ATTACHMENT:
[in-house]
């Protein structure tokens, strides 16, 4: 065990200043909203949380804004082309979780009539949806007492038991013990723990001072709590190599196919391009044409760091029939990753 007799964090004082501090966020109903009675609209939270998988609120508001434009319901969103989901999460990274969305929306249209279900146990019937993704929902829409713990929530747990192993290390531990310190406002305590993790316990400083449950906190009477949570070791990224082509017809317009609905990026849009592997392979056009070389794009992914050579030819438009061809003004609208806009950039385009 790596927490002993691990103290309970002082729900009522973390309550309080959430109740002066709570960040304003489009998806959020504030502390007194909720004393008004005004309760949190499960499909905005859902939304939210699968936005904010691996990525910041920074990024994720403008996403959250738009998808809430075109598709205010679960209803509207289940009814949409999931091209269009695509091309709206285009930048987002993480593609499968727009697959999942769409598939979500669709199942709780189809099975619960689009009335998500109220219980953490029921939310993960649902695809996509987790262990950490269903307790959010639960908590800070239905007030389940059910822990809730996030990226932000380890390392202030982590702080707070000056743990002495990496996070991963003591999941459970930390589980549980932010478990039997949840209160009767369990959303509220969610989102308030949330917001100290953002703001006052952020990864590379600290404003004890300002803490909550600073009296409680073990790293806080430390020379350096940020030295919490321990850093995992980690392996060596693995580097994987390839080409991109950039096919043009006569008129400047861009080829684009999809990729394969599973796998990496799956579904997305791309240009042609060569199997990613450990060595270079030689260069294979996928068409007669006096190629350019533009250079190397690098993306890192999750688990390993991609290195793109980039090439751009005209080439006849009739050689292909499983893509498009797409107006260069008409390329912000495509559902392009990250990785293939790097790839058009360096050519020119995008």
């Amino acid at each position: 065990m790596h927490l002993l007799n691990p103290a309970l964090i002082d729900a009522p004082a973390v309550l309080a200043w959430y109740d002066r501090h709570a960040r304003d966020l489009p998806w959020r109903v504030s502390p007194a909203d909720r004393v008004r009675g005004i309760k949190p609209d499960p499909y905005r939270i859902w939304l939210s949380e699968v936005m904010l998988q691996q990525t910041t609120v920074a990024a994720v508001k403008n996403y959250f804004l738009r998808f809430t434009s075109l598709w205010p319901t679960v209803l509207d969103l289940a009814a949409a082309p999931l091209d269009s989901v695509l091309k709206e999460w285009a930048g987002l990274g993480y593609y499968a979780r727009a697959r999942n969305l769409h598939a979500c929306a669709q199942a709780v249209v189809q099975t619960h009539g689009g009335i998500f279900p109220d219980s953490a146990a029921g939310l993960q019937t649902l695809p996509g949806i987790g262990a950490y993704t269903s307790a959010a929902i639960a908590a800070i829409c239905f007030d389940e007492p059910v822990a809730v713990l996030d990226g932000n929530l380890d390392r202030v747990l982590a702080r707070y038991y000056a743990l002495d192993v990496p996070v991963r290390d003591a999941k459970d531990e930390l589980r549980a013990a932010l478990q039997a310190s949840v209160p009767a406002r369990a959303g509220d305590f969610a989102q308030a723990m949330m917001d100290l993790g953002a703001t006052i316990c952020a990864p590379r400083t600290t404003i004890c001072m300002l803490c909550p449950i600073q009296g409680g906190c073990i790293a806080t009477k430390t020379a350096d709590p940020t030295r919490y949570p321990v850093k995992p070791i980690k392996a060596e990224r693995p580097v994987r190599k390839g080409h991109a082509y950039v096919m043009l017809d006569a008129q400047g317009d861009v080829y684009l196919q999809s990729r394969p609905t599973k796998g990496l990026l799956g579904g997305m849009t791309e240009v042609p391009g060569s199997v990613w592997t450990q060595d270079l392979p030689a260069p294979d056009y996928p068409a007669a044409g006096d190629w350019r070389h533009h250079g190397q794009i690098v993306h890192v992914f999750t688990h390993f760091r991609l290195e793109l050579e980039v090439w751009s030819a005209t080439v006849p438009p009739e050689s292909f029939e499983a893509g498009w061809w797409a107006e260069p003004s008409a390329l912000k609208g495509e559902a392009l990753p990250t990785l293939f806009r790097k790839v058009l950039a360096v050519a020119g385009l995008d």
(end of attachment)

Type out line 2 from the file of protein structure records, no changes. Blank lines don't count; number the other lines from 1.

């Protein structure tokens, strides 16, 4: 065990200043909203949380804004082309979780009539949806007492038991013990723990001072709590190599196919391009044409760091029939990753 007799964090004082501090966020109903009675609209939270998988609120508001434009319901969103989901999460990274969305929306249209279900146990019937993704929902829409713990929530747990192993290390531990310190406002305590993790316990400083449950906190009477949570070791990224082509017809317009609905990026849009592997392979056009070389794009992914050579030819438009061809003004609208806009950039385009 790596927490002993691990103290309970002082729900009522973390309550309080959430109740002066709570960040304003489009998806959020504030502390007194909720004393008004005004309760949190499960499909905005859902939304939210699968936005904010691996990525910041920074990024994720403008996403959250738009998808809430075109598709205010679960209803509207289940009814949409999931091209269009695509091309709206285009930048987002993480593609499968727009697959999942769409598939979500669709199942709780189809099975619960689009009335998500109220219980953490029921939310993960649902695809996509987790262990950490269903307790959010639960908590800070239905007030389940059910822990809730996030990226932000380890390392202030982590702080707070000056743990002495990496996070991963003591999941459970930390589980549980932010478990039997949840209160009767369990959303509220969610989102308030949330917001100290953002703001006052952020990864590379600290404003004890300002803490909550600073009296409680073990790293806080430390020379350096940020030295919490321990850093995992980690392996060596693995580097994987390839080409991109950039096919043009006569008129400047861009080829684009999809990729394969599973796998990496799956579904997305791309240009042609060569199997990613450990060595270079030689260069294979996928068409007669006096190629350019533009250079190397690098993306890192999750688990390993991609290195793109980039090439751009005209080439006849009739050689292909499983893509498009797409107006260069008409390329912000495509559902392009990250990785293939790097790839058009360096050519020119995008």